NASHVILLE, Tenn. (WTVF) — Celebrations filled with music, food and family fun help share the history of Juneteenth.
The nation's youngest federal holiday marks the day in 1865 when Union troops arrived in Galveston, Texas to ensure freedom for all enslaved people.
"It's good to know because it's not only Black history it's American history and it's so important," said Gary Burke, a reenactor with the 13th United States Colored Troop Living Association.
Nashvillians across town gathered to celebrate the day as they have long before it received formal recognition.
In Hadley Park organizers have been hosting the Music City Freedom Festival for three years.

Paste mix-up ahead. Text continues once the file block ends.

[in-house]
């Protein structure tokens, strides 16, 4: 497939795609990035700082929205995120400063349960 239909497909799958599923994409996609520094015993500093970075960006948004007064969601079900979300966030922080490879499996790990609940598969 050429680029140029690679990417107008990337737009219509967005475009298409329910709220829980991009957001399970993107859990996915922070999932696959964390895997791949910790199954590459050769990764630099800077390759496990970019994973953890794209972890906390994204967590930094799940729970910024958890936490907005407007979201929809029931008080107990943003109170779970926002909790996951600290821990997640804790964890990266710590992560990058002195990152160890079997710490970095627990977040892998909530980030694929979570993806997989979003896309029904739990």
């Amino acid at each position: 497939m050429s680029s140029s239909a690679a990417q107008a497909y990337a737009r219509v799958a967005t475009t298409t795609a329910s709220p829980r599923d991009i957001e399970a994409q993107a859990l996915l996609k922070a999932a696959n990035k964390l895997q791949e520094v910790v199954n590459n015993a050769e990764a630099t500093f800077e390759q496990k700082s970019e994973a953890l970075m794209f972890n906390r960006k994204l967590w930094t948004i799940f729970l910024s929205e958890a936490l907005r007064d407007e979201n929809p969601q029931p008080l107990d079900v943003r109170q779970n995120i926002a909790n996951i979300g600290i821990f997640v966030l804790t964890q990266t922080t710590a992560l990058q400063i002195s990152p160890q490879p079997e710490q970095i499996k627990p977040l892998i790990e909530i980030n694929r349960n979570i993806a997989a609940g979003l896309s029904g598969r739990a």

Jennifer Barton attended the festival with her son.
"Just looking back at the initial history of Juneteenth. So of course, we've always celebrated July Fourth, but to get the real installation of what the real freedom of slavery and abolishing slavery really meant, we had to make sure to come out," Barton said.
At the Juneteenth 615 festival at Fort Negley Park, people of all ages came together to celebrate including Mayor John Cooper.
"The more we learn, the more we're informed the better citizens we are," he said.
Those attending Juneteenth events said the day is a time to celebrate Black culture and businesses, but also a time to reflect on how far the country has come and how far it has to go.
"It's very humbling to know that we're standing on very sacred ground here that was walked by enslaved people before us who paved the way that their next generation could have a better tomorrow, because of the price that they paid," Burke said.